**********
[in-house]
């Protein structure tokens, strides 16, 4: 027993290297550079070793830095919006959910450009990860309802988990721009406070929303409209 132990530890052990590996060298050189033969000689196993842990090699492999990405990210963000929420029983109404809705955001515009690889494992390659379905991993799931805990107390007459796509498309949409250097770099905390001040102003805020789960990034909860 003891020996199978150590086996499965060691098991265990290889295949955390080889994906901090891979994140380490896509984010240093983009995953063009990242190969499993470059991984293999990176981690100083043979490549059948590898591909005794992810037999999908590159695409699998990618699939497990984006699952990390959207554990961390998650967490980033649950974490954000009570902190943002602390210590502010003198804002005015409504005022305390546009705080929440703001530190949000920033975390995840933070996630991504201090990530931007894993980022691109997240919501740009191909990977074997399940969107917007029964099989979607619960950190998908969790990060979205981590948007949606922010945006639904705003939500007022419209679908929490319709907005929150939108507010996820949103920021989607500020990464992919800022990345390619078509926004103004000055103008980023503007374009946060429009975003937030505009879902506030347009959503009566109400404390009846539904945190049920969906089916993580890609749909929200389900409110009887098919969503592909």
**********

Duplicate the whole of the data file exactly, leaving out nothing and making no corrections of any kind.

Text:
[in-house]
């Protein structure tokens, strides 16, 4: 027993290297550079070793830095919006959910450009990860309802988990721009406070929303409209 132990530890052990590996060298050189033969000689196993842990090699492999990405990210963000929420029983109404809705955001515009690889494992390659379905991993799931805990107390007459796509498309949409250097770099905390001040102003805020789960990034909860 003891020996199978150590086996499965060691098991265990290889295949955390080889994906901090891979994140380490896509984010240093983009995953063009990242190969499993470059991984293999990176981690100083043979490549059948590898591909005794992810037999999908590159695409699998990618699939497990984006699952990390959207554990961390998650967490980033649950974490954000009570902190943002602390210590502010003198804002005015409504005022305390546009705080929440703001530190949000920033975390995840933070996630991504201090990530931007894993980022691109997240919501740009191909990977074997399940969107917007029964099989979607619960950190998908969790990060979205981590948007949606922010945006639904705003939500007022419209679908929490319709907005929150939108507010996820949103920021989607500020990464992919800022990345390619078509926004103004000055103008980023503007374009946060429009975003937030505009879902506030347009959503009566109400404390009846539904945190049920969906089916993580890609749909929200389900409110009887098919969503592909």